Australia: How to avoid court in a relationship breakdown

Last Updated: 14 April 2015
Article by Simon Creek


Family & De Facto Law
HHG Legal Group

  1. SEE A LAWYER TO GET A CLEAR & ACCURATE PICTURE OF WHAT YOU ARE ENTITTLED TO: Detailed advice on your rights and entitlements will help you to see the bigger picture in terms of what you are fighting for and whether it is worth it. It will also assist you to negotiate sensibly in mediation.
  2. ATTEND MEDIATION:Mediation provides an opportunity for open discussion about what each of you wants for the children and in terms of an overall property settlement. You may not reach an agreement at mediation, but hopefully you will leave understanding what your ex partner wants to achieve, and what they are prepared to compromise on.
  3. THINK OF YOUR PROPERTY SETTLEMENT AS A COMMERCIAL TRANSACTION: As difficult as it may be, if you are able to think of your property settlement as a business transaction, you are more likely to come to an agreement with your ex partner. You need to be focused on what is fair and equitable, what you are actually entitled to and what you are prepared to negotiate on in order to reach a settlement. Emotions need to be kept in check.
  4. PROVIDE FULL AND FRANK DISCLOSURE AS EARLY AS POSSIBLE: It is very common for one person to commence Court Proceedings because the other is refusing to provide financial disclosure. Both spouses in a family law property settlement are obliged to disclosure all relevant financial documents and information to the other. By cooperating with requests for disclose promptly, you will increase your chances of settling out of Court.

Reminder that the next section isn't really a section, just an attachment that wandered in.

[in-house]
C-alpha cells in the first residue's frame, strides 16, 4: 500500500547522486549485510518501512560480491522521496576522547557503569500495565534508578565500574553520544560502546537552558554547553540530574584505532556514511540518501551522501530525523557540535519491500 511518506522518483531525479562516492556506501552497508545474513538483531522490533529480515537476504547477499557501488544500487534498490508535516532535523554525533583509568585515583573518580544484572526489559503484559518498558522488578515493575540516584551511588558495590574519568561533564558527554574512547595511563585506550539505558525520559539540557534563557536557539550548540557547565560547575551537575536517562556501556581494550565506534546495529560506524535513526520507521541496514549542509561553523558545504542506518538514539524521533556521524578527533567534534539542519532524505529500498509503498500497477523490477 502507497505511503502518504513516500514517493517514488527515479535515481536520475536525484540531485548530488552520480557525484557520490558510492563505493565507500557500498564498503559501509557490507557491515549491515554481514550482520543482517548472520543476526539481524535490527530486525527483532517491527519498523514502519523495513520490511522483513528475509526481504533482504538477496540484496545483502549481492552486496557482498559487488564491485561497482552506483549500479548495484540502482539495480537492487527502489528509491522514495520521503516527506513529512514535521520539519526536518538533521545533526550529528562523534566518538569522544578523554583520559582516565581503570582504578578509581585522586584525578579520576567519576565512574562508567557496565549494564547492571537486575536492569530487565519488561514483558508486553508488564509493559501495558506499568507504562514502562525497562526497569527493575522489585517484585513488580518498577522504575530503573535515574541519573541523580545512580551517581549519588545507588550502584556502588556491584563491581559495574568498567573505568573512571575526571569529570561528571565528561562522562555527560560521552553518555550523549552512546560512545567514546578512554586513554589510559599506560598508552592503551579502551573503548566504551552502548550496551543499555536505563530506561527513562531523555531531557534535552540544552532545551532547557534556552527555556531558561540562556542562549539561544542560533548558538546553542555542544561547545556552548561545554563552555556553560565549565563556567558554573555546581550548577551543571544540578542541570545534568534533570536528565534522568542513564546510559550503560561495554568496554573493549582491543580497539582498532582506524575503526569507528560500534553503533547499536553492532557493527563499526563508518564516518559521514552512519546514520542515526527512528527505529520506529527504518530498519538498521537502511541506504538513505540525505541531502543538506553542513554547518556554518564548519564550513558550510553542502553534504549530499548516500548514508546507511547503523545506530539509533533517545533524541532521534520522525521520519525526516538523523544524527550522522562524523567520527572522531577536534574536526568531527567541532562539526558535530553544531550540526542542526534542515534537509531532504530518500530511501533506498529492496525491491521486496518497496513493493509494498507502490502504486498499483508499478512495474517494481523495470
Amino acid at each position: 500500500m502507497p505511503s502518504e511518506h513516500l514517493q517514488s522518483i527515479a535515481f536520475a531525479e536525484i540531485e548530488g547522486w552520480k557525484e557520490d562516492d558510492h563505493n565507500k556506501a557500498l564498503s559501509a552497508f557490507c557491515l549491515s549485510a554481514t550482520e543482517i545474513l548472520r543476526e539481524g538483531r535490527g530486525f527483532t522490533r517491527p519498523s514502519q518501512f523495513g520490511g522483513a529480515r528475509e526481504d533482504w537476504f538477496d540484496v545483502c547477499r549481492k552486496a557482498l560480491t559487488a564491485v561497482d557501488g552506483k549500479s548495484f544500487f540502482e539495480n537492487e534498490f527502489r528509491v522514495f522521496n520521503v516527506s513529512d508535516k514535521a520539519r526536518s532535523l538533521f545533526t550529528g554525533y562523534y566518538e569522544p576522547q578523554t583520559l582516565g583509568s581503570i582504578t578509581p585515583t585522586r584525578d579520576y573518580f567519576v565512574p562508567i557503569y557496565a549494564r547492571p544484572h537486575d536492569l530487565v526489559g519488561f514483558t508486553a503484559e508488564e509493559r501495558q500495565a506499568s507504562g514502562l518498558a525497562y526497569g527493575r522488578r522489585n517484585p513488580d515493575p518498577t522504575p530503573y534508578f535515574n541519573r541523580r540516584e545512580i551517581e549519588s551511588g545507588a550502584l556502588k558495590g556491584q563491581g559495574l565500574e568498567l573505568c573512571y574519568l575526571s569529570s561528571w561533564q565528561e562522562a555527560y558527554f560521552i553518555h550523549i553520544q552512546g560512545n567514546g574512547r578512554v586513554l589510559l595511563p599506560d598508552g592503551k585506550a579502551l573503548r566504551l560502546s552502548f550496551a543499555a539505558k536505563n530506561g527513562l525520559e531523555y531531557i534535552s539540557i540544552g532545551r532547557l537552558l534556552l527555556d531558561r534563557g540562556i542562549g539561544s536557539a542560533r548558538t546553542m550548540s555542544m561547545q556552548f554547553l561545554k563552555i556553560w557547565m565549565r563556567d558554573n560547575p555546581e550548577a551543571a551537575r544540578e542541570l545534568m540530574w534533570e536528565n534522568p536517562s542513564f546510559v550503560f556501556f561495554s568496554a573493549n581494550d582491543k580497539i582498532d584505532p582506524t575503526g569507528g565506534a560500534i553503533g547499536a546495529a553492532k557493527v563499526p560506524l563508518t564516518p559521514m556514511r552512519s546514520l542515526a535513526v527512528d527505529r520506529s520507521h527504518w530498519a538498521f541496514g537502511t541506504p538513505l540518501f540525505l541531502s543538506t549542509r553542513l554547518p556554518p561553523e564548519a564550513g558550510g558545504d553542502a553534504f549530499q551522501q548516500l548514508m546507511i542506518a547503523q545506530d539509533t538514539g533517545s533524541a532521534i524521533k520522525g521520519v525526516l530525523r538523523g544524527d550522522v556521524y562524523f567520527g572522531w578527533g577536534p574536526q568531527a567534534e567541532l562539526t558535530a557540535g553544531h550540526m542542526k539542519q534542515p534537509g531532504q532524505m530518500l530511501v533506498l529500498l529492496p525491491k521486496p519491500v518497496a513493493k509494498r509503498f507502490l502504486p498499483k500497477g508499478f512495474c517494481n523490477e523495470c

5. MAKE AN OFFER: A genuine offer to settle demonstrates to your ex partner that you are serious about settling the matter expeditiously and out of Court. Once an Offer (and possibly a Counter-Offer) has been made, it is easier for both of you to understand what the other is asking for.
  6. AGREE THE VALUES OF THE ASSET POOL AND INDIVIDUAL ASSETS:As early as possible determine what the assets and liabilities of your relationship are worth. If a value cannot be agreed for an asset, obtain a joint valuation through your solicitor. Special rules apply. It is difficult to negotiate (and settle) without agreement about these values.
  7. KEEP THE BEST INTERESTS OF YOUR CHILDREN IN MIND: Making arrangements for the care of your children following a relationship breakdown can be difficult. It is important to remember that the best interests of the children are all that ultimately matter. Parents do not have any rights to their children; rather, children have a right to spend time with and have a meaningful relationship with each of their parents. Avoid an argument about who spends time with whom and consider what the children need in order to have a stable routine and a meaningful relationship with their mother and father.
  8. BE PREPARED TO COMPROMISE & HAVE A GENEROUS SPIRIT: It may sound trite, but a generous spirit goes a long way in a property settlement! Sometimes you may be faced with spending $20,000 on legal fees to gain $20,000 in an overall settlement, when a simple compromise might see both of you $10,000 better off.
  9. CONSIDER COLLABORATIVE LAW: A new tool available to family lawyers. Imagine you, your ex-partner, two lawyers, an accountant and a financial planner, all working together to achieve a mutually acceptable settlement.

The content of this article is intended to provide a general guide to the subject matter. Specialist advice should be sought about your specific circumstances.

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Simon Creek
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